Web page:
The Most Famous Landmarks of New York City

The Most Famous Landmarks of New York City : The History of the Brooklyn Bridge, Statue of Liberty, Central Park, Grand Central Terminal, Chrysler Building and Empire State Building

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*Includes pictures *Includes accounts of the construction of each landmark by those who worked on it. *Includes bibliographies for further reading *Includes a table of contents Of all the great cities in the world, few personify their country like New York City. As America's largest city and best known immigration gateway into the country, the Big Apple represents the beauty, diversity and sheer strength of the United States, a global financial center that has enticed people chasing the "American Dream" for centuries. New York City has countless landmarks and tourist spots, but few are as old or as associated with the city as the Brooklyn Bridge, the giant suspension bridge that spans nearly 1,600 feet as it connects lower Manhattan to Brooklyn. Indeed, the bridge is so old that Manhattan and Brooklyn represented the largest and third largest cities in America at the time of its construction, and the East River posed a formidable enough challenge that taking a ferry across could be dangerous. Among America's countless monuments and landmarks, none embody the principles of the nation quite like Lady Liberty, the colossal statue that stands on Liberty Island in New York Harbor. A gift from the French that was built and transported in the late 19th century, the Statue of Liberty has been a symbol of the United States' guaranty of individual freedom, and its location took on added meaning as it welcomed millions of immigrants sailing across the Atlantic to nearby Ellis Island. When Central Park was designed, it was an ambitious project on an almost unprecedented affair. As serene as Central Park is today, it's hard to imagine that its creation was an entirely manmade affair consisting of dynamite blasts, tons of imported topsoil, and the labor of thousands of workers. Before the area's transformation, the land was swampy terrain used by impoverished squatters and people who let their livestock roam the grounds, but after nearly 15 years of work, the metamorphosis was nearly complete. Like Manhattan itself, Grand Central Station, which recently celebrated its 100th birthday, manages to be both historic and modern. Built upon the site of a former railroad depot, the current structure and layout was phased in over the course of nearly a decade in the early 20th century. Whereas the first railroad stations depressed the value of land nearby in the 19th century, the location of Grand Central was a boon that actually helped bring about construction all across Midtown, including the nearby Chrysler Building, thereby serving to transform the cityscape altogether. It's no surprise that New Yorkers have always wanted to construct the biggest and best structures possible, even in the early 1930s at the height of the Great Depression. Indeed, those years produced the Empire State Building, which remains the city's most iconic building, but New York's most famous skyscraper wouldn't have been possible without the Chrysler Building, a landmark in its own right that was the tallest building in the world for nearly a year before its more famous counterpart's completion. In fact, the spirit of competition between the groups working on the two buildings helped ensure that both look like they do today, and the Chrysler Building only reached the height it did because a large skyscraper at 40 Wall Street was also trying to claim the mantle of tallest building at the same time. The Most Famous Landmarks of New York City chronicles the story of how the Big Apple's greatest landmarks came to be. Along with pictures of important people, places, and events, you will learn about New York City's most famous landmarks like never before.show more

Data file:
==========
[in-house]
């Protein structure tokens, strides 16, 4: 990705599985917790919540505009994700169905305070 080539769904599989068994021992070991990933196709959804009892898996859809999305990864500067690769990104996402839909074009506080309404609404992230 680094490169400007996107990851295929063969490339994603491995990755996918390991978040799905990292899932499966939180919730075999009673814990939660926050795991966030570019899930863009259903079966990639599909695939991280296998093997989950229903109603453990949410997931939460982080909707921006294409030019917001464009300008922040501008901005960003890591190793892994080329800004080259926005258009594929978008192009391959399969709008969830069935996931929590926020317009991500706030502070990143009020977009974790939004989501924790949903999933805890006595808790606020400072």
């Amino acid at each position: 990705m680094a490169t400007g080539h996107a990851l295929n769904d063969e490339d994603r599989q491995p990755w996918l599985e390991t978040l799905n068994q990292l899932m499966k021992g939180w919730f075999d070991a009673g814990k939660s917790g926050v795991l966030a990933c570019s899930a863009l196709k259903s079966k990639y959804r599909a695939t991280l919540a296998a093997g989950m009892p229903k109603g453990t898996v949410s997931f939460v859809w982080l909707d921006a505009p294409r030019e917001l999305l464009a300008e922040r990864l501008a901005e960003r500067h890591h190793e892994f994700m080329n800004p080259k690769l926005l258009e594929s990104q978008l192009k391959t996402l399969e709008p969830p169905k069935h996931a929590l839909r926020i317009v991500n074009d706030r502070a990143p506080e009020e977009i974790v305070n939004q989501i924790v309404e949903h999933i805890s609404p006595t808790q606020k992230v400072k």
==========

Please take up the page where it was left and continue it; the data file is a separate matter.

Product details

  • Paperback | 288 pages
  • 152.4 x 228.6 x 16.51mm | 498.95g
  • Createspace
  • United States
  • English
  • black & white illustrations
  • 1508605343
  • 9781508605348

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